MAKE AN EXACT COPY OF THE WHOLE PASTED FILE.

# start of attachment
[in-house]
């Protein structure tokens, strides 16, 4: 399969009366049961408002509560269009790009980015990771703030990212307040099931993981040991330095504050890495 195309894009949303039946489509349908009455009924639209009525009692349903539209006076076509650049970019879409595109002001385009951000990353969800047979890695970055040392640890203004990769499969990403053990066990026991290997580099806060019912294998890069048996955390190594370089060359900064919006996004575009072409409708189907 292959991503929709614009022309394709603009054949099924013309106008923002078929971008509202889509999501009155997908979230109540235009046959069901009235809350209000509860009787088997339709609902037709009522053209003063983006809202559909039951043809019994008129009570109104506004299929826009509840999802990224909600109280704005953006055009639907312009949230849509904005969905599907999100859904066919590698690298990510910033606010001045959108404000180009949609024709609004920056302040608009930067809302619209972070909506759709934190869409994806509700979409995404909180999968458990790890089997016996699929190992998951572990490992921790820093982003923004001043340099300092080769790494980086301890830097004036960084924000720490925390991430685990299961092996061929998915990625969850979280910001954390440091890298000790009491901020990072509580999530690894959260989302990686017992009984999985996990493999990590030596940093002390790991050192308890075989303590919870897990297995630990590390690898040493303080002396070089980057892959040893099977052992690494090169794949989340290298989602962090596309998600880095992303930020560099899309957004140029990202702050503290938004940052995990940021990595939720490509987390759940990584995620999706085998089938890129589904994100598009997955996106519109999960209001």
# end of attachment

[in-house]
């Protein structure tokens, strides 16, 4: 399969009366049961408002509560269009790009980015990771703030990212307040099931993981040991330095504050890495 195309894009949303039946489509349908009455009924639209009525009692349903539209006076076509650049970019879409595109002001385009951000990353969800047979890695970055040392640890203004990769499969990403053990066990026991290997580099806060019912294998890069048996955390190594370089060359900064919006996004575009072409409708189907 292959991503929709614009022309394709603009054949099924013309106008923002078929971008509202889509999501009155997908979230109540235009046959069901009235809350209000509860009787088997339709609902037709009522053209003063983006809202559909039951043809019994008129009570109104506004299929826009509840999802990224909600109280704005953006055009639907312009949230849509904005969905599907999100859904066919590698690298990510910033606010001045959108404000180009949609024709609004920056302040608009930067809302619209972070909506759709934190869409994806509700979409995404909180999968458990790890089997016996699929190992998951572990490992921790820093982003923004001043340099300092080769790494980086301890830097004036960084924000720490925390991430685990299961092996061929998915990625969850979280910001954390440091890298000790009491901020990072509580999530690894959260989302990686017992009984999985996990493999990590030596940093002390790991050192308890075989303590919870897990297995630990590390690898040493303080002396070089980057892959040893099977052992690494090169794949989340290298989602962090596309998600880095992303930020560099899309957004140029990202702050503290938004940052995990940021990595939720490509987390759940990584995620999706085998089938890129589904994100598009997955996106519109999960209001």